Glaucoma: The silent thief of sight
Posted February 1
The buzzer goes off and the referee blows his whistle, signaling the start to a high school basketball game.
In the stands, 46-year-old Tricia Kump is there to support her son, Jaren Kump, No. 34 playing for Herriman.
"Jaren plays football and basketball," Tricia Kump said. "He was on Jr. Jazz when he was a little boy and Little League Football. It's always fun to go watch him play."
In fact, Jaren Kump received a scholarship and committed to play football for Brigham Young University. But these days Tricia Kump is having trouble watching her son. She only has one good eye. "Watching my son play sports, sometimes it's a challenge because I'm watching him down on the field or the court, and it's not as easy as it used to be."
Just three months ago doctors diagnosed Tricia Kump with a rare form of glaucoma in her left eye. It's called iridocorneal endothelial syndrome, or ICE for short. In this condition the cells on the back surface of the cornea spread over the eye's drainage tissue and across the iris.
Ophthalmologist Lyndon Tyler said, "So there's a risk that the pressure in the eye could go high and then you develop damage to the optic nerve.
Tricia Kump said it's like having half a dirty windshield. She noticed a problem years ago but, "I just blew it off as, 'Oh they could just do surgery and take care of it. It won't be a problem.' Then to find out it's much worse than I thought," said Kump.
In fact, if you look right into her right eye you can see what she is up against. "My pupil used to be in the normal spot. It's not formed properly anymore," she said. She has not lost her vision, but it is blurry in her one eye.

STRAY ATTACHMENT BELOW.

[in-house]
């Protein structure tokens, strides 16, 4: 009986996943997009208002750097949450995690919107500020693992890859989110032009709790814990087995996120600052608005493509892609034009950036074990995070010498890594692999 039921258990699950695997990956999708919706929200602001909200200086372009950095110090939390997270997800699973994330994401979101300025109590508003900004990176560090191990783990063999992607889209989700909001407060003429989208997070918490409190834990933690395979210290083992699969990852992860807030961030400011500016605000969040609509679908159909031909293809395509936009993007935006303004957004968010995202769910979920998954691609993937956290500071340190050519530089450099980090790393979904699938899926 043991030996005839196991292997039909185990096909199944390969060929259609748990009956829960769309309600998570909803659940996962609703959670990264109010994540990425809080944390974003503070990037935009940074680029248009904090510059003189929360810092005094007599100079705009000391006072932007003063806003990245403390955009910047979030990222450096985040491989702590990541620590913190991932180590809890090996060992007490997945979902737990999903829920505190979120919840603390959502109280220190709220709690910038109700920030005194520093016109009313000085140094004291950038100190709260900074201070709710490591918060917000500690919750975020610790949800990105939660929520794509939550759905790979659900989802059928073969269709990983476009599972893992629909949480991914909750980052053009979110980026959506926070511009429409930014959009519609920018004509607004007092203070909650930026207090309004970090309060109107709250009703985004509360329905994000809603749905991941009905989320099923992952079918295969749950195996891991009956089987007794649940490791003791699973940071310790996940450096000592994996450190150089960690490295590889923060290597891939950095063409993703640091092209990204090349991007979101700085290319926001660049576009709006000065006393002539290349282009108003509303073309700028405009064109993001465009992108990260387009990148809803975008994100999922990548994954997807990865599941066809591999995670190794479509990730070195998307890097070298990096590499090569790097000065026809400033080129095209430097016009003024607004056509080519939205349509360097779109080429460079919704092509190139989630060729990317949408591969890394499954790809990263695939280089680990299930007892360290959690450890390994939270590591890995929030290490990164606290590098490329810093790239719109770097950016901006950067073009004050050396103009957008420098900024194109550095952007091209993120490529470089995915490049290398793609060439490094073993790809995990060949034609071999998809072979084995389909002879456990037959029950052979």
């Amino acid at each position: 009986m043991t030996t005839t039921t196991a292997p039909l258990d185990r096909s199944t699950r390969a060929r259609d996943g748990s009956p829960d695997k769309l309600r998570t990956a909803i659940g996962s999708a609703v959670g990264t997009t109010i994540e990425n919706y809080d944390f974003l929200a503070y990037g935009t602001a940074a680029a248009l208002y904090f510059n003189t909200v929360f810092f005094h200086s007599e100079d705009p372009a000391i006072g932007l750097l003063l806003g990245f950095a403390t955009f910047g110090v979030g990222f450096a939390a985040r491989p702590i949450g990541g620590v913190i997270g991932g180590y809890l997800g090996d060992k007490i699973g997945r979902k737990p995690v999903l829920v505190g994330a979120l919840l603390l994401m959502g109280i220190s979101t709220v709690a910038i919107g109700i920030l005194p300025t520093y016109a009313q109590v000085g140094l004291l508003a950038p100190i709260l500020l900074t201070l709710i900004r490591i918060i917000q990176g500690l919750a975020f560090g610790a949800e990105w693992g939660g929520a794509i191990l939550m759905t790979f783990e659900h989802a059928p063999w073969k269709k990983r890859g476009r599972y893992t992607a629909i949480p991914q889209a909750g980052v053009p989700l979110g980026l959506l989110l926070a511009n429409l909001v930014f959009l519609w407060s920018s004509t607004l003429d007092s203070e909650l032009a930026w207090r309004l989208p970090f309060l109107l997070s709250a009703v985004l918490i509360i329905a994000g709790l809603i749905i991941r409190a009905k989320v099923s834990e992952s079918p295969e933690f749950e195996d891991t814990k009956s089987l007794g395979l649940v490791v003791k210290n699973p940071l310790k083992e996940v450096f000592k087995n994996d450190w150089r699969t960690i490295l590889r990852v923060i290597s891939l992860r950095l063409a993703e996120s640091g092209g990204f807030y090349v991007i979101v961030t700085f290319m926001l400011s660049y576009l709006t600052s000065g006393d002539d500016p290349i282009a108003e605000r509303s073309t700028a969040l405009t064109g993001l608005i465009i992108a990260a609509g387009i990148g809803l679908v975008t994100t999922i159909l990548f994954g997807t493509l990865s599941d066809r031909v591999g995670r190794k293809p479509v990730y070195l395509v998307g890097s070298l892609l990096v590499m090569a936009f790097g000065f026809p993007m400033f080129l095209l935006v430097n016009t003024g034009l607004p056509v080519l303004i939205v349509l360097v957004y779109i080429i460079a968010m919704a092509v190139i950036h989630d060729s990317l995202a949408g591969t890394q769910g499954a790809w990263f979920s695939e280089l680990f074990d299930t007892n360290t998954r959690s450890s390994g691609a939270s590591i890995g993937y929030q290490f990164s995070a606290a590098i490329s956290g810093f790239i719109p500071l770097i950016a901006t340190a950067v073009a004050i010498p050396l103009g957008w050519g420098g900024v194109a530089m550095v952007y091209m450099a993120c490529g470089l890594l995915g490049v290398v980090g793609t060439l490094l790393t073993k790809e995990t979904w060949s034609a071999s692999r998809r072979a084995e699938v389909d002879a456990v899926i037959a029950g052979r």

Regular and extensive check-ups are the key to diagnosing glaucoma before you lose vision. "The optic nerve is nerve, nerve tissue, and there aren't really a lot of proven ways to bring back nerve tissue once it's gone," Tyler said.
The only way to really test for glaucoma is to dilate the eyes and look at the optic nerve. An ophthalmologist may also do a visual field test. "If you just screened people for high eye pressure you would miss a significant amount of glaucoma," Tyler said. "It's not just based on that eye pressure."
If doctors catch glaucoma early, Dr. Tyler said they can slow down the progression of the disease and loss of peripheral vision with appropriate management.
Because of issues associated with her specific syndrome, many standard treatments are ineffective. She is now very grateful for her right eye. "It's important! People don't realize it, that you don't know if you could lose it one day. I never thought it would be me," Tricia Kump said. "I've always had 20/20 vision."